We should supposedly feel some sympathy for these headhunter types.
We do feel sympathy for them, but only as human beings whose own organizations have placed them in an untenable position. If they fail, the fault for their failure lies not with them but with those upper-level managers who have ignored a developing issue until that issue became a serious problem. Casselman notes that demographics are working against companies. Railroads last hired persons in large numbers in the late 1970s; did they think those people were going to work forever? Union Pacific apparently expected very nearly 10% of its workforce to retire in 2011. Even those organizations successfully able to retain workers nearing retirement for a while are merely delaying the inevitable and may be intensifying the effect of labor loss by concentrating it into a shorter time span.
The problems these organizations face have a simple solution. The solution may not be easy, but it is simple. Faced with a talent shortage, businesses have essentially three options. First, they can buy the talent, beating the bushes for skilled personnel who are apparently—according to Casselman—not always available. The problem with purchasing talent, as such firms as Union Pacific and AAR have apparently discovered, is that these businesses become dependent on other organizations, such as high school or technical and community college programs, to produce workers with needed skills; if those sources are inadequate, then the talent the businesses seek may not be available, at least at an affordable cost. The second option businesses have is to rent the talent they need, usually by outsourcing their needs through another organization. The problem with renting, or outsourcing, is similar to that of purchasing talent: it makes the firm that needs the talent depend on sources that may or may not be available, at least at an affordable cost. Additionally, if the organization has not already outsourced its needs, it likely has discovered that renting talent is not an option. For all the concern generated about outsourcing and the loss of American jobs, the simple fact is that not all labor is exportable. The final, third option businesses have to locate talent is to make it, to train or re-train associates already within the organization to perform additional or new duties, perhaps as the organization phases out old operations. The problem with making talent is that a company has to be aware of what skills it needs or will need, what skills it has, and who can be most cost effectively retrained to assume new, presumably more complex roles. With the more complex roles fulfilled, recruiters can then focus on hiring personnel to replace those associates who have moved to new positions. In other words, making talent requires organizational personnel responsible for staffing positions—presumably individuals in human resources management—to do their jobs, preferably before the staffing situation becomes critical. These jobs have likely changed over the past generation, becoming in some ways more difficult and in some ways easier, but so has virtually ever other organizational role of any complexity. The problem is that persons responsible for staffing have not recognized the changes or, at least, have chosen not to deal with them.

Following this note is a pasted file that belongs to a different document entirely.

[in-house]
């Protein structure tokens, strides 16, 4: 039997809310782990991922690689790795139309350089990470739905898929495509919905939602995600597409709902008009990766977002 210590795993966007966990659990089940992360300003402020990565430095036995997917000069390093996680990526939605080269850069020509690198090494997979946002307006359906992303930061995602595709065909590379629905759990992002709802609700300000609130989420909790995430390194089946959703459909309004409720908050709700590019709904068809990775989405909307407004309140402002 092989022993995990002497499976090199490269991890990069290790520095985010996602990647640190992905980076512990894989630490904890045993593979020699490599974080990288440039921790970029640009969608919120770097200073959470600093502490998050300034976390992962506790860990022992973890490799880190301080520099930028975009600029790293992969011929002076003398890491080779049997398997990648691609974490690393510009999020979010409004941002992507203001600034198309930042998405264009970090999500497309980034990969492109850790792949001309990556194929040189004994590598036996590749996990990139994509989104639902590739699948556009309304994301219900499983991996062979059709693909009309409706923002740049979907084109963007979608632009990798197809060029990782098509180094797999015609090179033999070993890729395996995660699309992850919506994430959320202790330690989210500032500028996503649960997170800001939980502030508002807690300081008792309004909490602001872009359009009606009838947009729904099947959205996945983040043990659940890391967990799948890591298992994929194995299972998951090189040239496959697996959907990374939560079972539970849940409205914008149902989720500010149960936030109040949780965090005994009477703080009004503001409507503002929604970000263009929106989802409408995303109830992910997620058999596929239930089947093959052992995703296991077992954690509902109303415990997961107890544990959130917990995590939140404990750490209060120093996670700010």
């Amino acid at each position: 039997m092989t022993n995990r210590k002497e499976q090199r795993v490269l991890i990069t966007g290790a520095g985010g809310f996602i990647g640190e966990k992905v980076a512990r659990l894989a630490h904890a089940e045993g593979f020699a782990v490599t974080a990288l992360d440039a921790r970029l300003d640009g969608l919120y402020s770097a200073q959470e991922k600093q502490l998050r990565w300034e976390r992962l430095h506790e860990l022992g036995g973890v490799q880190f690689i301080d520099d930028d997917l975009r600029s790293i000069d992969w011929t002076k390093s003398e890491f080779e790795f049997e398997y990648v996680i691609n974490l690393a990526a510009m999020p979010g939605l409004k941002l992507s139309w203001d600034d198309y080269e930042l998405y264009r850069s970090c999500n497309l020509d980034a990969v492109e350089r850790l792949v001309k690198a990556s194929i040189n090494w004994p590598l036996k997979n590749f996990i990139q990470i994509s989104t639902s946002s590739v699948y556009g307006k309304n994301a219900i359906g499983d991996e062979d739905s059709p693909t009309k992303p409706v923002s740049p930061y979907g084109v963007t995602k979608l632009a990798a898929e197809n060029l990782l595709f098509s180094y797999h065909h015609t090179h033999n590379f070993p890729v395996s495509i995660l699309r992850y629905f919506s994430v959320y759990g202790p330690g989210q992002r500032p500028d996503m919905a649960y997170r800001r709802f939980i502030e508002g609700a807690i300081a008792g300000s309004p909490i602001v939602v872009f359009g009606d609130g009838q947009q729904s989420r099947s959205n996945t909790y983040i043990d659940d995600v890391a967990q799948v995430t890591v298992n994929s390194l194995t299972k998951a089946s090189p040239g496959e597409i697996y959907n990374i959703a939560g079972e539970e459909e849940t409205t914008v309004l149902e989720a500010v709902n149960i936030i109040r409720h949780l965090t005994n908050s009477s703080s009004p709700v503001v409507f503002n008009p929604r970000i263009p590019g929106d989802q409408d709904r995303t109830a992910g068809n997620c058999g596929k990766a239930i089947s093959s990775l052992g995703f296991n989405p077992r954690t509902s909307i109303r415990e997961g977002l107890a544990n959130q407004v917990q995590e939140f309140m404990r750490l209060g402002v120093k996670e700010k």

Jeffrey Bergstrand's CNN.com opinion post closes with the observation that improving the American educational system is the key to restoring this nation's economic future, and Bergstrand is correct. But one way of improving the educational system is for the American culture to realize that education does not stop after high school or college or even graduate school. Education is a life-long endeavor both inside and outside the classroom. Part of that education now involves the need for everyone to learn new skills in a constantly changing business environment.